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Am J Kidney Dis. 2003 Aug;42(2):234-44.

Analgesic use and change in kidney function in apparently healthy men.

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Division of Preventive Medicine, Brigham and Women's Hospital, Harvard Medical School, Boston, MA 02215-1204, USA.



Studies using a single creatinine measurement have yielded inconsistent results regarding analgesic use and kidney function.


This is a prospective cohort study of 4,494 US male physicians who provided blood samples in both 1982 and 1996. Outcomes measured were increase in plasma creatinine level of 0.3 mg/dL or greater (> or =26.5 micromol/L) and decline in glomerular filtration rate (GFR) of 29.0 mL/min/1.73 m2 or greater during this 14-year period. Self-reported use of aspirin, acetaminophen, and other nonsteroidal anti-inflammatory drugs (NSAIDs) was classified as never (<12 pills during the study period), 12 to 1,499 pills, 1,500 to 2,499 pills, and 2,500 or greater pills during the study period.


Blood measurements made 14 years apart showed increased creatinine levels in 242 participants and decreased GFRs in 224 participants. Compared with never use, multivariable-adjusted odds ratios (ORs) of increased creatinine levels were 0.98 (95% confidence interval [CI], 0.43 to 2.23) for 2,500 or greater pills of aspirin, 1.02 (95% CI, 0.55 to 1.90) for 2,500 or greater pills of acetaminophen, and 1.12 (95% CI, 0.67 to 1.87) for 2,500 or greater pills of other NSAIDs. For decreased GFRs, ORs for intake of 2,500 or greater pills were 0.75 (95% CI, 0.35 to 1.57) for aspirin, 1.22 (95% CI, 0.66 to 2.26) for acetaminophen, and 1.11 (95% CI, 0.65 to 1.90) for other NSAIDs. Use of aspirin, but not acetaminophen or other NSAIDs, was associated with a reduced risk for change in kidney function in participants without cardiovascular risk factors and a possible but nonsignificant increase in those with cardiovascular risk factors.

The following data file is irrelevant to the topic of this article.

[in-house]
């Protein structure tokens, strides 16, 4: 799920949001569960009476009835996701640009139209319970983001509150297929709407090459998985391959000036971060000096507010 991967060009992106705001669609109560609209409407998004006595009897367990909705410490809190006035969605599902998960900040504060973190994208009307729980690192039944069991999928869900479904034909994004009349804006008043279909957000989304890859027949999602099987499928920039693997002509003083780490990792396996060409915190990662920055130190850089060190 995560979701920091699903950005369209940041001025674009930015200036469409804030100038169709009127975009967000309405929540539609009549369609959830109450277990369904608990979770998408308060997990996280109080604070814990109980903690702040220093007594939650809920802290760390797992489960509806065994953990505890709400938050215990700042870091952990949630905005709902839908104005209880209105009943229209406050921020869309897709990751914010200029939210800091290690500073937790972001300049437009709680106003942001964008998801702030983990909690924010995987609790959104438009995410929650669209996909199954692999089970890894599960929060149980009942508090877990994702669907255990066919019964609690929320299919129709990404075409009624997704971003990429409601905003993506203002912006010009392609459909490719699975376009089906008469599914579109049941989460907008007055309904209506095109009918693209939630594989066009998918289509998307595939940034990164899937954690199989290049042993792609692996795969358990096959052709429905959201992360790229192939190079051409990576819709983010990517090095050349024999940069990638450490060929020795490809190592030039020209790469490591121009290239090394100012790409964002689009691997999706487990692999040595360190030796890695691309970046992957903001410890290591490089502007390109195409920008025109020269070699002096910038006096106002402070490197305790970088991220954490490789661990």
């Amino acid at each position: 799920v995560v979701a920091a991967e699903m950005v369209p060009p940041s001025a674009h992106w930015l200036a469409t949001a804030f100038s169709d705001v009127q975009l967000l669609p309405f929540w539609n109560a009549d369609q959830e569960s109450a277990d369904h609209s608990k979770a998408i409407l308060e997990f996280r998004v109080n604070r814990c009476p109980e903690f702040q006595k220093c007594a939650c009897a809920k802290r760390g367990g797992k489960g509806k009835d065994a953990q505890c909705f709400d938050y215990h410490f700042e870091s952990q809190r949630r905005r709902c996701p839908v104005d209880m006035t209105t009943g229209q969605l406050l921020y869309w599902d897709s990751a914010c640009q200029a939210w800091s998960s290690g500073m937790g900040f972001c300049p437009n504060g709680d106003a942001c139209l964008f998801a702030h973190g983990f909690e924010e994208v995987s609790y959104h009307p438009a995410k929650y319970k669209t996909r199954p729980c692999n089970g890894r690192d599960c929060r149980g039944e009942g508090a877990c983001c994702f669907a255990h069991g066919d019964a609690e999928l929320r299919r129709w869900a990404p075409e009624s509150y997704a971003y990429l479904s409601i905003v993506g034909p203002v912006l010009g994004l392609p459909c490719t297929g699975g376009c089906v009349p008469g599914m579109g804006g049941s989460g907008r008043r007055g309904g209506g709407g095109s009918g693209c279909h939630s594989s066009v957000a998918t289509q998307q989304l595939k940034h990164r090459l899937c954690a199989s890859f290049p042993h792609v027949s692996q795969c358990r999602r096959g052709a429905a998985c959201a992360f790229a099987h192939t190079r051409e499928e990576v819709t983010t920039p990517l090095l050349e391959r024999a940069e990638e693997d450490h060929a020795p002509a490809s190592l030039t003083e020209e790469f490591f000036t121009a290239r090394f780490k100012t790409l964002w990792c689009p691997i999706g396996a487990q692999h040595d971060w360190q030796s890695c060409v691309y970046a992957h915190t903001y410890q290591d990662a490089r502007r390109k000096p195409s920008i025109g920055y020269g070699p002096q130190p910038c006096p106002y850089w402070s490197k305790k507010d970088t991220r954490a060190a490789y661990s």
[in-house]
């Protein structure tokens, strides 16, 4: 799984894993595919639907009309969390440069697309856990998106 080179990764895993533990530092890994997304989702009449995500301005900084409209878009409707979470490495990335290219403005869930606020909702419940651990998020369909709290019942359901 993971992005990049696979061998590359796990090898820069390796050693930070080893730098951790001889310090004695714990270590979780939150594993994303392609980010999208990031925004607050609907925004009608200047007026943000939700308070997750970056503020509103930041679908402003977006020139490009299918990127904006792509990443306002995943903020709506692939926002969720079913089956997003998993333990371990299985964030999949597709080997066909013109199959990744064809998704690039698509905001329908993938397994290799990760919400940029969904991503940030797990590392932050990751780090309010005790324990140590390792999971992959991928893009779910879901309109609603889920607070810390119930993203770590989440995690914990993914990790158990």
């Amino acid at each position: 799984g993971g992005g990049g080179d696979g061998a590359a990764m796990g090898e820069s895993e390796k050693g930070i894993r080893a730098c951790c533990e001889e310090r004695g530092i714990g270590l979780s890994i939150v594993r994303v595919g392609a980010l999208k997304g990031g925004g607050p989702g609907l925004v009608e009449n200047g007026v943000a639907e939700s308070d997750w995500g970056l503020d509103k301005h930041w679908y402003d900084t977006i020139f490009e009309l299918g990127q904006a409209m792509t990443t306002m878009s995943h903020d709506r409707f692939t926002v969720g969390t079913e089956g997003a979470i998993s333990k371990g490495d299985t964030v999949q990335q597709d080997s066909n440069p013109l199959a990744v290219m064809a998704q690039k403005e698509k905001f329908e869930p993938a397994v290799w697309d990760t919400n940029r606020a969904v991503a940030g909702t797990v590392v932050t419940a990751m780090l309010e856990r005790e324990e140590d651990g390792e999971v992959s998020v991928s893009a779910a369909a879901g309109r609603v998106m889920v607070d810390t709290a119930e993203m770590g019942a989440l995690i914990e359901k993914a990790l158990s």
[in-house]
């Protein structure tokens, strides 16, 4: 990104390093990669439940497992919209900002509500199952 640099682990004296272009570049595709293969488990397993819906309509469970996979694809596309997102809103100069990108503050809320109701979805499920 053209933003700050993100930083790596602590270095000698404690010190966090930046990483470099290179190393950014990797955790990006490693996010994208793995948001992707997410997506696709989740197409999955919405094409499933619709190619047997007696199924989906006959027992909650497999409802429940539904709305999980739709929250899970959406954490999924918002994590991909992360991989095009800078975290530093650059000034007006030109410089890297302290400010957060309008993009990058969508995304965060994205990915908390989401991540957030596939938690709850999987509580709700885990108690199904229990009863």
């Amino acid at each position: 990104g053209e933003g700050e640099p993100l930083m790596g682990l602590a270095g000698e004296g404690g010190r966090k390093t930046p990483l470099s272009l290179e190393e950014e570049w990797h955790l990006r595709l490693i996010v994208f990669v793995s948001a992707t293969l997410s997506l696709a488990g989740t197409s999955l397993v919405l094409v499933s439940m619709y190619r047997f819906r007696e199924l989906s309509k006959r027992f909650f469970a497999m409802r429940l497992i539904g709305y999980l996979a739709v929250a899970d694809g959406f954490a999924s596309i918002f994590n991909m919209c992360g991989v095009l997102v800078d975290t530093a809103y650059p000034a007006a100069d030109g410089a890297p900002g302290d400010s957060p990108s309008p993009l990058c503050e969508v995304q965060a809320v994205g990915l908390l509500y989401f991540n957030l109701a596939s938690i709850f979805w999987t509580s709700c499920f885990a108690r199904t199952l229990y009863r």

Occasional to moderate analgesic intake of aspirin, acetaminophen, or NSAIDs does not appear to increase the risk for decline in kidney function during a period of 14 years.

[Indexed for MEDLINE]

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